In the early 1990s thrash metal and death metal came down with a severe case of something called ‘groove’. Patient zero was probably Sepultura, who caught groove from an unnecessarily macho flee; known to science as ‘Pantera’. Other notable sufferers included the likes of Slayer, Napalm Death, Destruction, and many more. This only worsened as nu-metal gripped the musical landscape throughout the 1990s.
Now I love nu-metal proper (partly due to my coming of age in its heyday during the early 2000s), but I hate seeing its creatively bankrupt influence on mature artists who should have known better. However, in a brief window between say 1989 to 1993, there was a group of artists utilising what could be called groovy rhythms, with cold, mechanical production, repetitive heavy riffs, harsh vocals, samples, static, and other general industrial trimmings. These progenitors included the likes of Godflesh, Pitchshifter, early Fear Factory, Ministry, Die Krupps, early Rammstein, and that one track on Napalm Death’s ‘Utopia Banished’ album from 1992.
Pitchshifter, from UK’s Nottingham, started life as a Godflesh clone, with debut effort ‘Industrial’ (the hubris of that title) in 1991. Taking their cues from the ‘Streetcleaner’ formula, they removing all subtlety, structure, and intrigue, to create a bludgeoning racket of an album that takes around forty minutes to end. Many weren’t buying it, so for 1993’s follow up ‘Desensitized’ they took a different approach. And these differences are obvious from the moment opener ‘Diable’ kicks in. There is patience in the composition, more focused structure, and less needless pandering to what they think industrial metal should sound like. In short, Pitchshifter were finding their voice. The guitars are what I would call ‘off-the-shelf’ distorted. But they lurch from repetitive, powerchord riffs to wailing, one or two note leads, akin to a siren or alarm.
The riffs are groovy, but in the context of repetitive, heavy, industrial music this makes sense. It sounds like a factory. Factories can be groovy. There is also a real dummer at work here, playing on an electric drumkit certainly, but creative enough to bash out engaging rhythms that lend enough urgency and energy to this music without becoming a distraction. Vocals are a standard bark of the hardcore punk variety, with minor tweaking in the production to make them sound more robotic, but lyrics remain perfectly audible above all this.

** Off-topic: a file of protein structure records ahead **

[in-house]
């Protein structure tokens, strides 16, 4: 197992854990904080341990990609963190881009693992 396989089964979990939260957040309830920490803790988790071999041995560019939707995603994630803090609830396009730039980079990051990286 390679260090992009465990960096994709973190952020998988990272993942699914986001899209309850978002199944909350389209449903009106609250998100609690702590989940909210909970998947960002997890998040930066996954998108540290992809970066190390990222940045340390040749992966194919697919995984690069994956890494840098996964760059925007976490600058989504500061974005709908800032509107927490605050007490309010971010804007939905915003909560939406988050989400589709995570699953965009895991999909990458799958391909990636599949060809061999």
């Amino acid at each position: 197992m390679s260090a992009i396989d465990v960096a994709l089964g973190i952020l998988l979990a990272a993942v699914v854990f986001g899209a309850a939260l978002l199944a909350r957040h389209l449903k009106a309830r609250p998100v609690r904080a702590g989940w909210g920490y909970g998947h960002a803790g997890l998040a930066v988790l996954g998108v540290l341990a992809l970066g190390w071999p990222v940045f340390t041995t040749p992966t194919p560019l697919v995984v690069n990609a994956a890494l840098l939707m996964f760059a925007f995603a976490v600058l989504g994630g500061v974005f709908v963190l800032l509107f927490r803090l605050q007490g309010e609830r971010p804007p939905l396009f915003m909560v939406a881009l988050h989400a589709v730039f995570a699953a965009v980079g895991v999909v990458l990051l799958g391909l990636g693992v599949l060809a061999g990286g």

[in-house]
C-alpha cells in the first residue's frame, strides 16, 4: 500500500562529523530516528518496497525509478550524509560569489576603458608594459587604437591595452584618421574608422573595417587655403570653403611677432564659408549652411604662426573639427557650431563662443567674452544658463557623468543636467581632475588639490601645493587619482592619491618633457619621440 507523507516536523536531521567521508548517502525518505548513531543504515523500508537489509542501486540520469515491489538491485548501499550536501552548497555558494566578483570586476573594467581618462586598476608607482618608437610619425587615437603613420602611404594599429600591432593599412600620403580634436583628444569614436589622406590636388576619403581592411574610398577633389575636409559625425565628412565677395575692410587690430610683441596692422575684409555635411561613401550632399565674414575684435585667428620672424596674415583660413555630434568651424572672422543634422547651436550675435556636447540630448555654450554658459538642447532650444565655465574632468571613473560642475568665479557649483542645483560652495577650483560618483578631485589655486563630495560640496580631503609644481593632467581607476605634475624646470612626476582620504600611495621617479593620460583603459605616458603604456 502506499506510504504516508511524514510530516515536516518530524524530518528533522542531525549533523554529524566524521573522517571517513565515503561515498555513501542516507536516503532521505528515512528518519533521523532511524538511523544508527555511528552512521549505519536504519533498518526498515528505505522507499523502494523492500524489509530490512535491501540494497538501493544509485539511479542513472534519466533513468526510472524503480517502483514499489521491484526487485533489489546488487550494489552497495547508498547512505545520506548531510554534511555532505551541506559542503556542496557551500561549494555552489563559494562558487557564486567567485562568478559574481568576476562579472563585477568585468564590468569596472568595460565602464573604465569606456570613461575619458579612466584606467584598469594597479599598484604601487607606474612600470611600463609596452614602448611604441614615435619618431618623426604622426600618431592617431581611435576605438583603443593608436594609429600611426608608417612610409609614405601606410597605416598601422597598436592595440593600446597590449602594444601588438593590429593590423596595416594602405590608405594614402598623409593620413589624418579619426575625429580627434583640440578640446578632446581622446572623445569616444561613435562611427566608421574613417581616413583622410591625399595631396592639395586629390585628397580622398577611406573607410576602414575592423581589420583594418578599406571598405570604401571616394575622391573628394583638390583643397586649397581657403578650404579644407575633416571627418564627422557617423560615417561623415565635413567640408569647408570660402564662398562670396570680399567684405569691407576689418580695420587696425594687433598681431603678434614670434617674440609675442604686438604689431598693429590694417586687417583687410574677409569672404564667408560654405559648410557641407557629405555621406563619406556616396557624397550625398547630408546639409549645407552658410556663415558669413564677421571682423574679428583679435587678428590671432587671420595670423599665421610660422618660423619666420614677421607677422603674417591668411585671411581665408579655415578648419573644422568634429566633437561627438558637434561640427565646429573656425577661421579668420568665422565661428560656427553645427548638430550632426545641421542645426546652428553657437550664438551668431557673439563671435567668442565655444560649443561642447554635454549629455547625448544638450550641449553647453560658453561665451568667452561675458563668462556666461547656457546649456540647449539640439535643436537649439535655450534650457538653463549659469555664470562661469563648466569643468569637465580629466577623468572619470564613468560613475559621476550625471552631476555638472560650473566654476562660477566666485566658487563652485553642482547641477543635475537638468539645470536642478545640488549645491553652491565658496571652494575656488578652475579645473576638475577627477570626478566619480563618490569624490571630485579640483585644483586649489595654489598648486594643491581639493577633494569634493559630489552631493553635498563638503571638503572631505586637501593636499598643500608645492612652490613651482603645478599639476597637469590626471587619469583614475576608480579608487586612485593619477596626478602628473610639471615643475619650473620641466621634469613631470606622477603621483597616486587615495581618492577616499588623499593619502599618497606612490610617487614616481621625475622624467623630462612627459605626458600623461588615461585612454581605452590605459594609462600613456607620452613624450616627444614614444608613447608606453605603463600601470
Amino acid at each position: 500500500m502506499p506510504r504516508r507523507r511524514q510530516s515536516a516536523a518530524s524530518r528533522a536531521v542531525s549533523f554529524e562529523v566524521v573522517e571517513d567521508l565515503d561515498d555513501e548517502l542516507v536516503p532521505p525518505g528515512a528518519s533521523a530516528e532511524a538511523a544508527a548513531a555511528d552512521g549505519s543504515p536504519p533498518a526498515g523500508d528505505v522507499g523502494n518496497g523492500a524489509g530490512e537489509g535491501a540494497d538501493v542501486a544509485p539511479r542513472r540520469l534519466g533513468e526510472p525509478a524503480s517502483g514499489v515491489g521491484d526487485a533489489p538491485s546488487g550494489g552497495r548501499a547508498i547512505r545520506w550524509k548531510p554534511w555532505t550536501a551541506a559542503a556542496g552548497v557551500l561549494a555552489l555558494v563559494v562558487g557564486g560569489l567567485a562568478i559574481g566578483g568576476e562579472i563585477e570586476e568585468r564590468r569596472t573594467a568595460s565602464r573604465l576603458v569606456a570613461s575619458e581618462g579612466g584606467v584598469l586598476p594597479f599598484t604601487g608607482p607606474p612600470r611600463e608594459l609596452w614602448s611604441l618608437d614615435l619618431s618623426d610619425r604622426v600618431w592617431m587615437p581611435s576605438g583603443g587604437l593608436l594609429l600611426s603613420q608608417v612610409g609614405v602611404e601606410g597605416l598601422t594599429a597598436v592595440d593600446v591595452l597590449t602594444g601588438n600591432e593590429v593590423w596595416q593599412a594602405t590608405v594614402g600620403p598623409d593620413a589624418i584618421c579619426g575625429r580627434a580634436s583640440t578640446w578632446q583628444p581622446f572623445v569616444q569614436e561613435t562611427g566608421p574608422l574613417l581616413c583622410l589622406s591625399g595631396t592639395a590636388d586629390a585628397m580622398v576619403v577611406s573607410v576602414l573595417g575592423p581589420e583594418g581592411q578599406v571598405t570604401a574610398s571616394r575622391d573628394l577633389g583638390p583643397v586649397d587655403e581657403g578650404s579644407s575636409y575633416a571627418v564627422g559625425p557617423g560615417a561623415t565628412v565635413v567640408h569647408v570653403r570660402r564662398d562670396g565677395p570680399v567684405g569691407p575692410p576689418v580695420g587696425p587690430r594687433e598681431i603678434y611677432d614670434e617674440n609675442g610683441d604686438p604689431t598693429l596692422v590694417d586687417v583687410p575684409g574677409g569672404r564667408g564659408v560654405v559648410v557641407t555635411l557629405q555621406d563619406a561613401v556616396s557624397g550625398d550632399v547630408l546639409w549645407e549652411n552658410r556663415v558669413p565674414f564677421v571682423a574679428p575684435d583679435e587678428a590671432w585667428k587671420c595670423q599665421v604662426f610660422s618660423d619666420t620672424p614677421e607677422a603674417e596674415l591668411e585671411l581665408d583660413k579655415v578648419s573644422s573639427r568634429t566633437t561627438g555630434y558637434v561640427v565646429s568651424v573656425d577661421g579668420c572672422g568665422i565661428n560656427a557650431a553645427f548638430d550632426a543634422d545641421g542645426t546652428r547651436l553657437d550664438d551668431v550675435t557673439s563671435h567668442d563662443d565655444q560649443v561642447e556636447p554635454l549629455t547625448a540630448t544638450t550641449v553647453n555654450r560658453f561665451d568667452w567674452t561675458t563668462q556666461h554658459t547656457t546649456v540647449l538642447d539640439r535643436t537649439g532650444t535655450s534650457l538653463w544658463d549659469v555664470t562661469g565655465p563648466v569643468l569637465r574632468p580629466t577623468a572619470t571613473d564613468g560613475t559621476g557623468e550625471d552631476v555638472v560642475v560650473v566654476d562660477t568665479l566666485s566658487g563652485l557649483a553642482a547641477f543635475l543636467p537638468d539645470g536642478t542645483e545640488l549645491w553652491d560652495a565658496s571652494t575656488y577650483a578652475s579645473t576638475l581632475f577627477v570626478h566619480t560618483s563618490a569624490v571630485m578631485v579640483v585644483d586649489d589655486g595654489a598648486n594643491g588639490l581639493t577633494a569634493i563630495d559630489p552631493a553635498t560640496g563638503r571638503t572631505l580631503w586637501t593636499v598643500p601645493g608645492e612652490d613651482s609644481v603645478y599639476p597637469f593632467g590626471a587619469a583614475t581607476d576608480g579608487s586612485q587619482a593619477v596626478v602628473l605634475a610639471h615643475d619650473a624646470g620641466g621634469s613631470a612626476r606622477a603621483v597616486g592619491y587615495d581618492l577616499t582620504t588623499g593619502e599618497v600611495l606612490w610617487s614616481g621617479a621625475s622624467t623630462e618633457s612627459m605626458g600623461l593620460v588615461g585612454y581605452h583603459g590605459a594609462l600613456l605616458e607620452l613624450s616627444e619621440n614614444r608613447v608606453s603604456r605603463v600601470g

This album saw Pitchshifter at a crossroads. Because there is no doubt that ‘Desensitized’ is more accessible than ‘Industrial’, with hummable tunes, faster numbers, harsher numb…variation…it’s called variation. But on later releases they abandoned their more alternative roots and went full nu-metal, even going so far as to deny their first two albums a place in live sets, which is a real shame. Who knows how history would have remembered Pitchshifter if they had pursued the elegant balancing act that is ‘Desensitized’ further?
Fear Factory on the other hand, found themselves at a crossroads almost from day one of their career. Somewhere between ‘industrial death metal’ and nu-metal, they walked this line with varying degrees of success throughout their career. Their debut ‘Soul of a New Machine’ (the hubris of that title), which dropped in 1992, was Fear Factory’s transitional album before their career had even got going. Initially criticised for being a Napalm Death clone, SOANM is clearly a death metal album. But not death metal as I would have it be remembered. What Napalm Death were touting at this time was notable for its cold, clear production, triggered drums, lack of dynamics, and all round mechanical aesthetic. Worlds away from the emotive neoclassicism of Morbid Angel’s ‘Blessed are the Sick’ or Therion’s ‘Beyond Sanctorum’.